“It’s not that terrible things didn’t happen to them. It’s the way they respond. I think that is a really important message: to know what matters. Getting kids to laugh at themselves – it’s very important. And Shakespeare does that.”

Of course, I don’t think they go far enough. “What matters” is a lot more than getting kids to laugh at themselves. I think the program ought to be expanded to include Portia with all the moral quandaries of The Merchant of Venice, the ambiguous character (I find her ambiguous, anyway) Isabella of Measure for Measure, or the questionable Helena of All’s Well That Ends Well. 

They’ll have their work cut out for them for the rest of their lives. If they’re lucky.

Join us on Monday, Oct. 24, for Zora Neale Hurston’s Their Eyes Were Watching God, an American masterpiece!

October 18th, 2016

“There are years that ask questions and years that answer.”


Almost forgotten, now a classic

Zora Neale Hurston was a leading figure in the Harlem Renaissance. Then she all but disappeared, finally working in obscurity as a substitute teacher and a maid before her 1960 death in a county welfare home. The folklorist, anthropologist, and writer left behind four novels as well as short stories, plays, and essays. Foremost among them is Their Eyes Were Watching God, the passionate, exuberant tale of a woman’s journey to reclaim herself. The book will be Another Look’s fall offering.

For thirty years after its 1937 publication, Their Eyes was out of print and attacked for its portrayal of black people, when it was remembered at all. By the 1970s, however, it had been rediscovered as a masterpiece. Pulitzer prizewinning author Alice Walker wrote, “There is no book more important to me than this one.”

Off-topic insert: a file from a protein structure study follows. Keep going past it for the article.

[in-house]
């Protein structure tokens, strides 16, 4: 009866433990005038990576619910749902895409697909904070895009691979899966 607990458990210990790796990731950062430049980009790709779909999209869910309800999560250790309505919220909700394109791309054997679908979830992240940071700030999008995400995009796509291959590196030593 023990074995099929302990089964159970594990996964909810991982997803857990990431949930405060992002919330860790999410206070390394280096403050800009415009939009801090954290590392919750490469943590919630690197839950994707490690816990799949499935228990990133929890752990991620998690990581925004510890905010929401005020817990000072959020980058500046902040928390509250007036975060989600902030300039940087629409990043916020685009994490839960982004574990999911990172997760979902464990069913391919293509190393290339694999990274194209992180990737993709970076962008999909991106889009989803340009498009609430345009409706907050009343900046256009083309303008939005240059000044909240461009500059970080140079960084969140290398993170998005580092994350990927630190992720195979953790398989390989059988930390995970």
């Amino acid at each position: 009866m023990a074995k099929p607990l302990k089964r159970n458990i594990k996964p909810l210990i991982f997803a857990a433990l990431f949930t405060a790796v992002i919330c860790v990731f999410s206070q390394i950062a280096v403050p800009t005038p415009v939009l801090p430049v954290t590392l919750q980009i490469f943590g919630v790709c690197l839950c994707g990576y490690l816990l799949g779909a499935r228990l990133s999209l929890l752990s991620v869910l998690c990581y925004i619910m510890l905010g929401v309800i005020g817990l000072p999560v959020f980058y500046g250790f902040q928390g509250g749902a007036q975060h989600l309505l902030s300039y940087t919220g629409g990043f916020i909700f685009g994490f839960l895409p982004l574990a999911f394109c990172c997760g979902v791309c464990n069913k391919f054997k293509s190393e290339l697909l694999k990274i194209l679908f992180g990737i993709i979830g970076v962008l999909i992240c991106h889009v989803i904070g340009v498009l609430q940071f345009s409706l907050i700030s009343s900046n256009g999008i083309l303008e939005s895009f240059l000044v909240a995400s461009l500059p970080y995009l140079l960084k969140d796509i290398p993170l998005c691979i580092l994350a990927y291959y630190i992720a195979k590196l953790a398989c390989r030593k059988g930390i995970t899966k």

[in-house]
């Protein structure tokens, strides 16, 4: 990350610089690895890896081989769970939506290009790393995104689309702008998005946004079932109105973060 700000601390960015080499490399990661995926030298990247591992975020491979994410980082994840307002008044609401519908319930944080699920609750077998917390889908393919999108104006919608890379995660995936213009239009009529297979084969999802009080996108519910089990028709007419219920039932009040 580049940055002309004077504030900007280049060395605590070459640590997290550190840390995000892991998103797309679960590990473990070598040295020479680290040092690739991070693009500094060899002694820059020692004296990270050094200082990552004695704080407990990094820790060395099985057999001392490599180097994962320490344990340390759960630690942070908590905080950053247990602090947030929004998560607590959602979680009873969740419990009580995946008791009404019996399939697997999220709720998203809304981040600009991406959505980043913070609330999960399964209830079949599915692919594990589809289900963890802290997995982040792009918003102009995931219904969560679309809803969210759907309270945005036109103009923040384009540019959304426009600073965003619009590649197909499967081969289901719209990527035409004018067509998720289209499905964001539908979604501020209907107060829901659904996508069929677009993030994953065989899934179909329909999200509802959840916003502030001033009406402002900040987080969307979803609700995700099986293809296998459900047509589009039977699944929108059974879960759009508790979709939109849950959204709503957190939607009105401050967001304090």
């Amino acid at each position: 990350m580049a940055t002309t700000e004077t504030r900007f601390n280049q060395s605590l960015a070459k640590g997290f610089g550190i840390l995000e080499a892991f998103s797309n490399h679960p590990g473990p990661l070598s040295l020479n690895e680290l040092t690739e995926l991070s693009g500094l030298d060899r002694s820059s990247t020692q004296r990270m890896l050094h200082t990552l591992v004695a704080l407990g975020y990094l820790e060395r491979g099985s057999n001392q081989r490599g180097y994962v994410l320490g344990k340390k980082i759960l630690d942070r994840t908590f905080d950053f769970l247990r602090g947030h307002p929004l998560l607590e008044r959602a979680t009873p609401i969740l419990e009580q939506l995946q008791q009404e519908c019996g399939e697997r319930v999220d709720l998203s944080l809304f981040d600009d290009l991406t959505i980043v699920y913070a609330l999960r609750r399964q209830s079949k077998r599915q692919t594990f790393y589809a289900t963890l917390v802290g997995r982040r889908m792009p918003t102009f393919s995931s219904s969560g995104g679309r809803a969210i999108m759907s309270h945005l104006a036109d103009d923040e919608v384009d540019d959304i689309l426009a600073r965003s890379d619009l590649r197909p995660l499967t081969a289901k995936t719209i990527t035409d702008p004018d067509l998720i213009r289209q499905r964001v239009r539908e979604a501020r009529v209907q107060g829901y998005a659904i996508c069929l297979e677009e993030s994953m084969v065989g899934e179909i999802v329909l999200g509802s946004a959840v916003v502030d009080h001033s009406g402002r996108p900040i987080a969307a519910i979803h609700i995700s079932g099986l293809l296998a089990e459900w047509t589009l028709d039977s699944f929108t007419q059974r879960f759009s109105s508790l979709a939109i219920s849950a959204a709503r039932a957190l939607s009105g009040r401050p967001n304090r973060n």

Aleta, a Stanford star

Join us for a discussion of this short, mesmerizing American classic at 7:30 p.m. on Monday, October 24, at Encina Hall’s Bechtel Conference Center on the Stanford campus.

Another Look’s director Robert Pogue Harrison will moderate the discussion. Harrison is an acclaimed author and professor of Italian literature who writes regularly for the New York Review of Books and hosts the popular talk show, “Entitled Opinions.” He will be joined by Aleta Hayes, Stanford dance lecturer and founder of the dance troupe Chocolate Heads, and Tobias Wolff, National Medal of Arts winner, who is one of America’s foremost writers, as well as an English professor emeritus at Stanford.

Another Look is a seasonal book club that draws together Stanford’s top writers and scholars with distinguished figures from the Bay Area and beyond. The books selected have been Stanford’s picks for short masterpieces you may not have read before.

The event is free and open to the public. Come early for best seats. Books are available at the Stanford Bookstore on the Stanford campus, Kepler’s in Menlo Park, and Bell’s Books in Palo Alto.



Did Dante go mad in his hell?

October 15th, 2016
Virgil says don't listen

Did Dante lose it altogether? Hmmmm…

The Book Haven always enjoys Robert Harrison‘s reflections on Dantehere and here and here. There’s more of them this week over at the New York Review of Books website. Some will find it a controversial p.o.v. – I’ve studied Dante with Robert, as well as John Freccero (and Jeffrey Schnapp), so it’s less unfamiliar territory for me.

Robert has a slightly Girardian take on the Inferno – that is, adopting some of the perspective of the late, great French theorist René Girard – with his emphasis on reciprocal and escalating violence. You hit me, I hit you back, only harder. It’s the ruling principle of the Inferno. 

In a nutshell: Girard argued that we copy our desires from each other, and hence we long for the same object, honor, recognition, friendships as others do. Envy is one of our most underestimated vices. This “mimetic desire” leads to rivalry and competition, and sometimes violence and war. However, Robert brings genocide into the mix, with his eloquent and passionate argument.

Here’s a provocative excerpt from Robert’s essay, “Dante: He Went Mad in His Hell”:

If revenge and reciprocal violence are the essence of God’s justice, Dante’s Inferno despairs of God. It is impossible, at least for this reviewer, to read the cantos that bring Inferno to a close and not come to the conclusion that “Dieu n’est pas là,” as a French nun said of Bosnia-Herzegovina when it tore itself apart with civil war in the 1990s. The extravagance of the punishments in lower Hell suggests that in those cantos, if not in the canticle as a whole, an infernal rather than divine justice is on display.